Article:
Site-directed mutagenesis. Mutations were introduced into mOR-EG cDNA using the QuickChange site-directed mutagenesis kit (Stratagene, La Jolla, CA). All of the single mutation products were digested with EcoRI and XhoI, and fragments were inserted into the EcoRI-XhoI site of the Flag-rho-pME18S vector. All mutations were confirmed by DNA sequencing, using a BigDye Terminator v3.1 Cycle Sequencing kit (Applied Biosystems, Foster City, CA).
cAMP assay. Transfection of and cAMP assay in HEK293 cells was performed using the following procedure as described previously (Katada et al., 2003). Briefly, the mOR-EG-transfected cells were cultured for 24 h and incubated further for 30 min with 1 mm 3-isobutyl-1-methylxanthine (IBMX). The cells were exposed to the indicated concentration of odorant solution containing 1 mm IBMX for 15 min. The levels of cAMP were determined using an enzyme immunoassay kit (Applied Biosystems).
Immunoprecipitation and Western blot analyses. Immunoprecipitation and Western blot analyses were performed using the following procedure as described previously (Katada et al., 2003). Briefly, mOR-EG-transfected cells were lysed and immunoprecipitated with anti-Flag monoclonal antibodies (Sigma-Aldrich). The immunoprecipitated samples were separated on a 12% SDS-polyacrylamide gel and then transferred electrophoretically onto a polyvinylidene difluoride membrane. The membrane was blocked with 5% skim milk in Tris-buffered saline (150 mm NaCl, 30 mm Tris-HCl, pH 7.5) with 0.1% Tween 20 (TBST) for 1 h and then incubated with anti-Flag polyclonal antibody (1:1000 dilution in TBST) for 1 h. After a 1 h incubation with 1:10,000 anti-rabbit IgG-alkaline phosphatase conjugate (Promega, Madison, WI) in TBST, signals were detected by applying nitroblue tetrazolium and 5-bromo-4-chloro-3-indolyl-phosphate (Promega).
Flow cytometric analysis. Flow cytometric analysis was performed using the following procedure as described previously (Katada et al., 2004). Briefly, mOR-EG-transfected cells were washed once with PBS and stripped off from the dish with PBS containing 5 mm EDTA. The cells were then labeled with anti-Flag antibodies and Alexa Fluor 488 anti-mouse IgG and then applied to a FACS Calibur instrument (Becton Dickinson, Mountain View, CA). Approximately 10,000 events were collected. Histograms were generated using CELLQuest software (Becton Dickinson).
Determination of the molecular receptive range of mOR-EG in the Ca2+ imaging assay
Several functional assays using various homologous and heterologous expression systems have been developed for examining odorant responsiveness (Mombaerts, 2004). Among these assays, Ca2+ imaging in HEK293 cells coexpressing the promiscuous G-protein, Gα15, is a reliable high-throughput system that allows for determination of the dose dependence of odorant-OR interactions (Kajiya et al., 2001; Katada et al., 2003). To construct a structure-activity matrix for mOR-EG, we tested a series of odorants based on the structure of known mOR-EG ligands, EG (Fig. 1A, compound 4) and vanillin (compound 5), with variations at the R1, R3, and R4 positions on the benzene ring (Kajiya et al., 2001). Figure 1 shows pseudocolored images and a representative profile of Ca2+ responses to a systematic array of odorants (100 μm) in HEK293 cells expressing mOR-EG and Gα15. We also examined the dose dependence for odorants that could stimulate mOR-EG.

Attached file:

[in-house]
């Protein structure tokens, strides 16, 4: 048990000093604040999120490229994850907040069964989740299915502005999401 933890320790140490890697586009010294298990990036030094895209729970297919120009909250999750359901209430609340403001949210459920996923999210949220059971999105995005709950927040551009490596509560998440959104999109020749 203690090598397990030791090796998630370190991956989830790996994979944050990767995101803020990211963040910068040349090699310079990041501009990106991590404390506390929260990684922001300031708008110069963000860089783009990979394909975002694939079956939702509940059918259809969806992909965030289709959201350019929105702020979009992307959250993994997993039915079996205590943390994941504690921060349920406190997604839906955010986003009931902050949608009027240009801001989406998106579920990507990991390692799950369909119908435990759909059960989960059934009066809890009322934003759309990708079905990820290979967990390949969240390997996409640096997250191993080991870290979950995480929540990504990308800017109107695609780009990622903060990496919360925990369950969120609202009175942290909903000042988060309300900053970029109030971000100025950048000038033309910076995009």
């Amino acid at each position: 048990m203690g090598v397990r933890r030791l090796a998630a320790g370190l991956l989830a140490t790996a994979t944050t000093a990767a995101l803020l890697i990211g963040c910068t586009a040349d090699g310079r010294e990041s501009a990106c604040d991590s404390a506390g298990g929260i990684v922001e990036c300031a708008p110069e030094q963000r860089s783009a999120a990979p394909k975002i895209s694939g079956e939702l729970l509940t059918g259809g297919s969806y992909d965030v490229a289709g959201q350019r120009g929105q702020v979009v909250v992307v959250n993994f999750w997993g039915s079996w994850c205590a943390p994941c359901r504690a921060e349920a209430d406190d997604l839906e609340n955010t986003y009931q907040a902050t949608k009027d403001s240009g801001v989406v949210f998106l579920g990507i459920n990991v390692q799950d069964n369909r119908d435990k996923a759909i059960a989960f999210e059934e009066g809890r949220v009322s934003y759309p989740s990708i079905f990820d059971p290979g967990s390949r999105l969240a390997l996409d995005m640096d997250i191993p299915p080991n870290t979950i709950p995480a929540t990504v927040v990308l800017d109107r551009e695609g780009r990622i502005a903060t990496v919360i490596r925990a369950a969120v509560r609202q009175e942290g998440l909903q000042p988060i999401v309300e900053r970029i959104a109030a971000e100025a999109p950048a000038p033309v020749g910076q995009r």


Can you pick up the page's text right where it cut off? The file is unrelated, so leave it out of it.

The first series of odorants possessed an ether group (-OCH3) and a hydroxyl group (-OH) at the R3 and R4 positions, respectively, with variable groups at the R1 position (Fig. 1A). The binding pocket accommodated a wide range of functional groups at the R1 position, but a charged group, such as carboxyl acid or an amine, was not acceptable. Interestingly, odorants possessing a propenyl group at the R1 position tend to become antagonists (Oka et al., 2004a,b), suggesting that mOR-EG accepts a variety of functional groups at the R1 position but also discriminates between the subtle structural differences of, for example, an allyl group and a propenyl group.
The second series of odorants possessed an aldehyde group (-CHO) and -OH at the R1 and R4 groups, respectively, with variable groups at R3 (Fig. 1B). EC50 values increased with the size of R3, for example, 4 μm for R3 = a methyl group (-CH3) (compound 15), 26 μm for R3 = -OCH3 (compound 5), and 215 μm for R3 = -OCH2CH3 (compound 16), whereas no response was observed for R3 = -OH (compound 14) or -H (compound 13). These results suggest that the size of R3 and possibly hydrophobic interactions are important determinants for agonist activity. Finally, 4-hydroxy-3-methyl benzaldehyde (compound 15) was the most potent agonist for mOR-EG among the odorants tested in this study.
The third series of odorants possessed -CHO at R1 and either -OCH3 or -CH3 at R3, with variable groups at R4 (Fig. 1C). Relatively small differences in EC50 values were observed among odorants with changes in R4, suggesting that mOR-EG is relatively tolerant to the functional group at this position; however, little or no response was observed when R4 was -CH3 (compound 21) or -H (compound 20). Thus, the presence of an oxygen atom attached to the benzene ring seems to be required for binding activity, which implies that electrostatic interactions might be involved at this position.